Tuesday, January 12, 2016

Obama's EPA Causes 2nd Largest Coal Producer To Go Bankrupt

Just like in the movie Atlas Shrugs, the 2nd largest coal
producer in America files for bankruptcy.

U.S.-based Arch Coal is one of the world's largest coal producers and marketers, with 134 million tons of coal sold in 2014. Their core business is supplying cleaner-burning, low-sulfur thermal and metallurgical coal to power generators and steel manufacturers on five continents.

Arch is the most diversified American coal company with mining complexes across every major U.S. coal supply basin. In total, they represent over 13% of America’s coal supply from our active mining complexes in Wyoming, Colorado, Illinois, West Virginia, Kentucky, Virginia and Maryland.

They control a vast domestic reserve base of more than 5 billion tons.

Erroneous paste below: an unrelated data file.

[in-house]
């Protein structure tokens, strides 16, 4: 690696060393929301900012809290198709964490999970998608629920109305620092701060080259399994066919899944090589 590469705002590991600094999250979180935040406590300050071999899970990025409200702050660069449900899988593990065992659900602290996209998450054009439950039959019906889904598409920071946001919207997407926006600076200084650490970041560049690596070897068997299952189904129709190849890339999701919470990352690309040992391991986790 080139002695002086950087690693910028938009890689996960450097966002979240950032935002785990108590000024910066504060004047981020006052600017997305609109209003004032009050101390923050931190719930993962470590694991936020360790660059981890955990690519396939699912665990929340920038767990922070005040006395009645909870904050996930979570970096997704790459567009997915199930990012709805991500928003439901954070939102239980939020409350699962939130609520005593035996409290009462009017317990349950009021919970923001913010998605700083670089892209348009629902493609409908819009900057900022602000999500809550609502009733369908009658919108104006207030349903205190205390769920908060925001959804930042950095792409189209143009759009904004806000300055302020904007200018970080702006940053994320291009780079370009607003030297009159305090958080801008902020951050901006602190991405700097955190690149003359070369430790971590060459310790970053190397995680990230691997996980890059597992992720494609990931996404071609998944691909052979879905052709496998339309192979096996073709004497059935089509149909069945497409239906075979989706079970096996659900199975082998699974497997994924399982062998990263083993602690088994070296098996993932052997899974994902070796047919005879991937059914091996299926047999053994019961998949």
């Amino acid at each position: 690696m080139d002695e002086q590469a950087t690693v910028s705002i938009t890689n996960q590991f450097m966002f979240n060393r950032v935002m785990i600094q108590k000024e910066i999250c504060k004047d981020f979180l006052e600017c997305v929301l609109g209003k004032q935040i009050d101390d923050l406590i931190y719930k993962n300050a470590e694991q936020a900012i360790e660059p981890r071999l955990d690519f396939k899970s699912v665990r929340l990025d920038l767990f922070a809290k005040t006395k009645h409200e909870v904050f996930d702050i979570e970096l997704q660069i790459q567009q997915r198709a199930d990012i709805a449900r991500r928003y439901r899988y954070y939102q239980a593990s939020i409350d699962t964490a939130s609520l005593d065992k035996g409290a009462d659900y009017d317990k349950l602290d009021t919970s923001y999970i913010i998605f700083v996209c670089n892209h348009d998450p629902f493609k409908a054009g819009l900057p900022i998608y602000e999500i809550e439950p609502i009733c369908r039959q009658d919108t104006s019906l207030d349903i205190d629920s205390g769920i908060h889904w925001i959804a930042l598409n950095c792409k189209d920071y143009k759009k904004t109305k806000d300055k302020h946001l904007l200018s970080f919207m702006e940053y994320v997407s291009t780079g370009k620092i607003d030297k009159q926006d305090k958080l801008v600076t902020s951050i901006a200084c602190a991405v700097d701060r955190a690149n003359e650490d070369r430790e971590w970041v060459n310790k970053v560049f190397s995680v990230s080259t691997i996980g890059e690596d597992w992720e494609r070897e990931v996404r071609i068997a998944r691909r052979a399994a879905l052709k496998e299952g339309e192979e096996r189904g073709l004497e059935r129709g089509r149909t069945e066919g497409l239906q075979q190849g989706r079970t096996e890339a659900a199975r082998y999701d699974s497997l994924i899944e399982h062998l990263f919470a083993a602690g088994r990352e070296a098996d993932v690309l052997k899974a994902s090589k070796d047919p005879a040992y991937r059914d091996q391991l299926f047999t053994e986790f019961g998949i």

Thanks to the harsh regulations that Obama and his EPA have placed on the coal industry, on January 11, 2016, Arch Coal announced that it reached an agreement with the majority of its senior lenders on the terms of a financial restructuring that is expected to eliminate more than $4.5 billion in debt from Arch’s balance sheet and position the company for long-term financial success. To facilitate this financial restructuring, Arch elected to file for reorganization under Chapter 11 of the Bankruptcy Code.

They state their mining operations and customer shipments will continue in the ordinary course throughout this court-supervised process.

Arch says that they will continue to be one of the strongest competitors in the industry – supported by our large-scale and low-cost operations. The court-supervised process will allow them to continue to operate in the ordinary course. They fully expect to continue to pay their employees, suppliers and vendors and to deliver exceptional customer service, while they strengthen their position as a leading miner and marketer of coal.

Arch was also the third largest taxpayer, in primarily conservative, Wyoming during 2014 when the company paid $1.1 billion in taxes.

And it has $458 million in unsecured reclamation liabilities in the state.

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